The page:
A mid-sized private university in the Southeast has created an experimental first-year engineering course based on the Wright State Model for Engineering Mathematics Education. The course aims to increase student retention, motivation and success in engineering through an application-oriented, hands-on introduction to engineering mathematics. When compared to the traditional Wright State Model for Engineering Mathematics Education, the new course also focused on student communication (written, oral), teamwork, self-regulated learning and professionalism. The new experimental course also uses more frequent and formative assessment techniques. Faculty used Wright State’s sample homework assignments to provide students’ with formative feedback and Wright State’s sample exams to provide summative feedback. However, the format of the experimental course had faculty use more frequent and formative assessments to better understand what and how students learn the course content. Preliminary qualitative data was collected from students via one-minute papers, mid-term evaluations, exam wrappers, and final course evaluations. Preliminary quantitative data was gathered from student course grades and cumulative GPAs (CGPAs). Thus far, students taking the experimental first-year engineering course believe they gain confidence and skills such as problem-solving, time management, study habits, computer programming, as well as real-world applications of math and physics. Thus far, over 80% of students have earned a grade of C or better in the experimental first-year engineering course along with their pre-calculus or calculus class. More than 80% of students have also maintained a CGPA above a 2.0. This study is part of larger overall assessment of an experimental first-year engineering course based on the Wright State Model for Engineering Mathematics Education at a mid-sized private university in the Southeast. Preliminary quantitative and qualitative data have been collected from the experimental course but this paper will focus on qualitative data that has come from formative assessment techniques.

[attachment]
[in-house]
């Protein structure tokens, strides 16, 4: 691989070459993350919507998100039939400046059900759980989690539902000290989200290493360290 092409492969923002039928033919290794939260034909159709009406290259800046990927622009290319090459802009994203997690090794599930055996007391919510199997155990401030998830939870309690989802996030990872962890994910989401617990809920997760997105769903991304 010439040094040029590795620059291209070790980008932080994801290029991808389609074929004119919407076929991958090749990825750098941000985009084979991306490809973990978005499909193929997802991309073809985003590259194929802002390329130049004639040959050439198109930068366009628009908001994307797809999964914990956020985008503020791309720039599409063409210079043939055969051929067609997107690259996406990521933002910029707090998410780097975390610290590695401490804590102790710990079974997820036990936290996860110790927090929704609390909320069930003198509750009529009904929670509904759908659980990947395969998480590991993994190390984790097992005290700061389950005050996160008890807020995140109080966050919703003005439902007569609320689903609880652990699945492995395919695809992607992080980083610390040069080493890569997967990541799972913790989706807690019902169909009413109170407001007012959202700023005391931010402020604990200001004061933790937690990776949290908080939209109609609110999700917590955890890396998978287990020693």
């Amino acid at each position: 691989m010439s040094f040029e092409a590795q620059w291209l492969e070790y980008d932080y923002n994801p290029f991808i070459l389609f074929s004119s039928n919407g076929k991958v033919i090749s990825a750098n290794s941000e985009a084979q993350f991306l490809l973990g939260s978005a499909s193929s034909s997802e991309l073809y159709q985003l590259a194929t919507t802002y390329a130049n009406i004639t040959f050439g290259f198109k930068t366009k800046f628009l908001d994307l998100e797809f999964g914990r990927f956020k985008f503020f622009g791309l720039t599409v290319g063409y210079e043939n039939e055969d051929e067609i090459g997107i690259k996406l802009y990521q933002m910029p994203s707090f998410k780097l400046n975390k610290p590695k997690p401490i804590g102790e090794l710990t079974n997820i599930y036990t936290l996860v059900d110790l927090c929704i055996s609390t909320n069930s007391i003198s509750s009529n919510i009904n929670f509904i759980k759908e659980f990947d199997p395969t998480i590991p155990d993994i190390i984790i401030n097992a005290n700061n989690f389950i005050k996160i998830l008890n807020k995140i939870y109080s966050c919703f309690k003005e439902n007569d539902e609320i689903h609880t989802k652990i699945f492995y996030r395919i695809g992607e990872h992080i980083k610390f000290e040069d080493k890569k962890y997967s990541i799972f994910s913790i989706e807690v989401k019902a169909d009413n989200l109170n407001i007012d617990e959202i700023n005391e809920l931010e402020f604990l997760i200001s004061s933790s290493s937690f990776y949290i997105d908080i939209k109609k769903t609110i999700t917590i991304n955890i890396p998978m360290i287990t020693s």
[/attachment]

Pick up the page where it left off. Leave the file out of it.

2019 ASEE Annual Conference & Exposition
Number of Pages
Required Publisher’s Statement
© 2019 American Society for Engineering Education.
Scholarly Commons Citation
Long, L., & Morello, C. (2019). Using More Frequent and Formative Assessment When Replicating the Wright State Model for Engineering Mathematics Education. , (). Retrieved from https://commons.erau.edu/publication/1296